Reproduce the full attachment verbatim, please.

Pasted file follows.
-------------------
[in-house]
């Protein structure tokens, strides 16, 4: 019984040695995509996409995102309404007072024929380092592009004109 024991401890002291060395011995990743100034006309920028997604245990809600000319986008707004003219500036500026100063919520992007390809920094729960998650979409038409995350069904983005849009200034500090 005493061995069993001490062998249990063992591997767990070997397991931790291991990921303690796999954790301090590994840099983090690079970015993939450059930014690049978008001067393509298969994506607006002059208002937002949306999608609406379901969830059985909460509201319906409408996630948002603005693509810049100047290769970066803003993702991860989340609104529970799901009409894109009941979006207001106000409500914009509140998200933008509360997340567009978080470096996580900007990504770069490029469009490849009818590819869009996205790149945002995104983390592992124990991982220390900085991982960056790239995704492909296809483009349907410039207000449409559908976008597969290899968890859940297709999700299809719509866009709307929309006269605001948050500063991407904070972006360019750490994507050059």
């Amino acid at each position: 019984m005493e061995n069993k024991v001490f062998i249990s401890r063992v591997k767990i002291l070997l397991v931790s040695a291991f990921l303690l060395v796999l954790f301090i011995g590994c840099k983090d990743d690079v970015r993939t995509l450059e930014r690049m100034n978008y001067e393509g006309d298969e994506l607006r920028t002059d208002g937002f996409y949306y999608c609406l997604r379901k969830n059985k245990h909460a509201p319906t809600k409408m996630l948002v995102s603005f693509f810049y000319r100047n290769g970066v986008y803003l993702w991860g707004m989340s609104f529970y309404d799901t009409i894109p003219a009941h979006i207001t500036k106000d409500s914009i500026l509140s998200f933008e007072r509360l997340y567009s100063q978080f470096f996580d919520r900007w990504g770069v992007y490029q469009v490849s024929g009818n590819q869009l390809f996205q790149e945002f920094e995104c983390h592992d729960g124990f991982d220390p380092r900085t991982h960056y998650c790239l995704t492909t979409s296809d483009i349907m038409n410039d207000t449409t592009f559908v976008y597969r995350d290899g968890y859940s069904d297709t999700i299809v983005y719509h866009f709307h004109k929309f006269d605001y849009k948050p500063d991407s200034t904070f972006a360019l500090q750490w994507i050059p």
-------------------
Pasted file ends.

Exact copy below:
[in-house]
């Protein structure tokens, strides 16, 4: 019984040695995509996409995102309404007072024929380092592009004109 024991401890002291060395011995990743100034006309920028997604245990809600000319986008707004003219500036500026100063919520992007390809920094729960998650979409038409995350069904983005849009200034500090 005493061995069993001490062998249990063992591997767990070997397991931790291991990921303690796999954790301090590994840099983090690079970015993939450059930014690049978008001067393509298969994506607006002059208002937002949306999608609406379901969830059985909460509201319906409408996630948002603005693509810049100047290769970066803003993702991860989340609104529970799901009409894109009941979006207001106000409500914009509140998200933008509360997340567009978080470096996580900007990504770069490029469009490849009818590819869009996205790149945002995104983390592992124990991982220390900085991982960056790239995704492909296809483009349907410039207000449409559908976008597969290899968890859940297709999700299809719509866009709307929309006269605001948050500063991407904070972006360019750490994507050059």
């Amino acid at each position: 019984m005493e061995n069993k024991v001490f062998i249990s401890r063992v591997k767990i002291l070997l397991v931790s040695a291991f990921l303690l060395v796999l954790f301090i011995g590994c840099k983090d990743d690079v970015r993939t995509l450059e930014r690049m100034n978008y001067e393509g006309d298969e994506l607006r920028t002059d208002g937002f996409y949306y999608c609406l997604r379901k969830n059985k245990h909460a509201p319906t809600k409408m996630l948002v995102s603005f693509f810049y000319r100047n290769g970066v986008y803003l993702w991860g707004m989340s609104f529970y309404d799901t009409i894109p003219a009941h979006i207001t500036k106000d409500s914009i500026l509140s998200f933008e007072r509360l997340y567009s100063q978080f470096f996580d919520r900007w990504g770069v992007y490029q469009v490849s024929g009818n590819q869009l390809f996205q790149e945002f920094e995104c983390h592992d729960g124990f991982d220390p380092r900085t991982h960056y998650c790239l995704t492909t979409s296809d483009i349907m038409n410039d207000t449409t592009f559908v976008y597969r995350d290899g968890y859940s069904d297709t999700i299809v983005y719509h866009f709307h004109k929309f006269d605001y849009k948050p500063d991407s200034t904070f972006a360019l500090q750490w994507i050059p």